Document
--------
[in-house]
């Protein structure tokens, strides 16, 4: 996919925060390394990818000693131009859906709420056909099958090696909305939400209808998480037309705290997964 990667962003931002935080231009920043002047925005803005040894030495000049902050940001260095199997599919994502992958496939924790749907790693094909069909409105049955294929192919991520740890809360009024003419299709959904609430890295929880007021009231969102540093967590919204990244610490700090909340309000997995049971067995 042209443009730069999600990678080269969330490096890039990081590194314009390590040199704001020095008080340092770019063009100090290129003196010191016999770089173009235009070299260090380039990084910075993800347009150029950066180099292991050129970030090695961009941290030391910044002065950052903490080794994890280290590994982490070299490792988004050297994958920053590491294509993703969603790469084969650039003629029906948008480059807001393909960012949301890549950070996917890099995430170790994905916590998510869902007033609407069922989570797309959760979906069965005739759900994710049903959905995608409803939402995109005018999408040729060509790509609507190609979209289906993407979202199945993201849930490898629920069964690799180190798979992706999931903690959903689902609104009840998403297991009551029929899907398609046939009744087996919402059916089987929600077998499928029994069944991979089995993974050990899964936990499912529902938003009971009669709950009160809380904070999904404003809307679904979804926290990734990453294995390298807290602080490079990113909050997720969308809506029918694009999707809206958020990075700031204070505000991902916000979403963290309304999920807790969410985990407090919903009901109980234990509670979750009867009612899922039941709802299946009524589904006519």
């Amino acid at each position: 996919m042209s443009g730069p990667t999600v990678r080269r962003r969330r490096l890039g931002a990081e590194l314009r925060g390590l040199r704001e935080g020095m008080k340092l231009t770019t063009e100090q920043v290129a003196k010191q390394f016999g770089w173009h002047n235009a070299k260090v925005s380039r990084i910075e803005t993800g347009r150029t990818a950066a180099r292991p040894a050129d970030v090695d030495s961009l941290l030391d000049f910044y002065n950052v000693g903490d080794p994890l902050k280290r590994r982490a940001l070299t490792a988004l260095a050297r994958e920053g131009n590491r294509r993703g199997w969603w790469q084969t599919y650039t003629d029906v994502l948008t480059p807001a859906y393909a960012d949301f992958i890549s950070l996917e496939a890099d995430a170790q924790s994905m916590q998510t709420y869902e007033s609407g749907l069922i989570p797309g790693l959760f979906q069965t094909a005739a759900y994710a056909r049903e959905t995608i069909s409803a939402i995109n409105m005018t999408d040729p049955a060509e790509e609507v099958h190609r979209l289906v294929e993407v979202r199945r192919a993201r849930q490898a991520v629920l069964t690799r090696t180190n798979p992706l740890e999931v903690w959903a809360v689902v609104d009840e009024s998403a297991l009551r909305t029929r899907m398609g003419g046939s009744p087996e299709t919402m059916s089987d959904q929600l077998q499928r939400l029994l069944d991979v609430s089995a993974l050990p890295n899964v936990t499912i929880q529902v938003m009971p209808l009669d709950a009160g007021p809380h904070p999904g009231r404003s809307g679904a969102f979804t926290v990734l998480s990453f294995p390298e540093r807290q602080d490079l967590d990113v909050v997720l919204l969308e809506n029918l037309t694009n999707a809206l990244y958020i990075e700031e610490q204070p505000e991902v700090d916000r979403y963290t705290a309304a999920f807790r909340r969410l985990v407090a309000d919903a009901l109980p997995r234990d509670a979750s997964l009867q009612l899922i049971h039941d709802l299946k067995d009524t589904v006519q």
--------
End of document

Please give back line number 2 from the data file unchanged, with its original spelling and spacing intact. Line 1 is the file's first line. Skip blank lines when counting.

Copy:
């Protein structure tokens, strides 16, 4: 996919925060390394990818000693131009859906709420056909099958090696909305939400209808998480037309705290997964 990667962003931002935080231009920043002047925005803005040894030495000049902050940001260095199997599919994502992958496939924790749907790693094909069909409105049955294929192919991520740890809360009024003419299709959904609430890295929880007021009231969102540093967590919204990244610490700090909340309000997995049971067995 042209443009730069999600990678080269969330490096890039990081590194314009390590040199704001020095008080340092770019063009100090290129003196010191016999770089173009235009070299260090380039990084910075993800347009150029950066180099292991050129970030090695961009941290030391910044002065950052903490080794994890280290590994982490070299490792988004050297994958920053590491294509993703969603790469084969650039003629029906948008480059807001393909960012949301890549950070996917890099995430170790994905916590998510869902007033609407069922989570797309959760979906069965005739759900994710049903959905995608409803939402995109005018999408040729060509790509609507190609979209289906993407979202199945993201849930490898629920069964690799180190798979992706999931903690959903689902609104009840998403297991009551029929899907398609046939009744087996919402059916089987929600077998499928029994069944991979089995993974050990899964936990499912529902938003009971009669709950009160809380904070999904404003809307679904979804926290990734990453294995390298807290602080490079990113909050997720969308809506029918694009999707809206958020990075700031204070505000991902916000979403963290309304999920807790969410985990407090919903009901109980234990509670979750009867009612899922039941709802299946009524589904006519």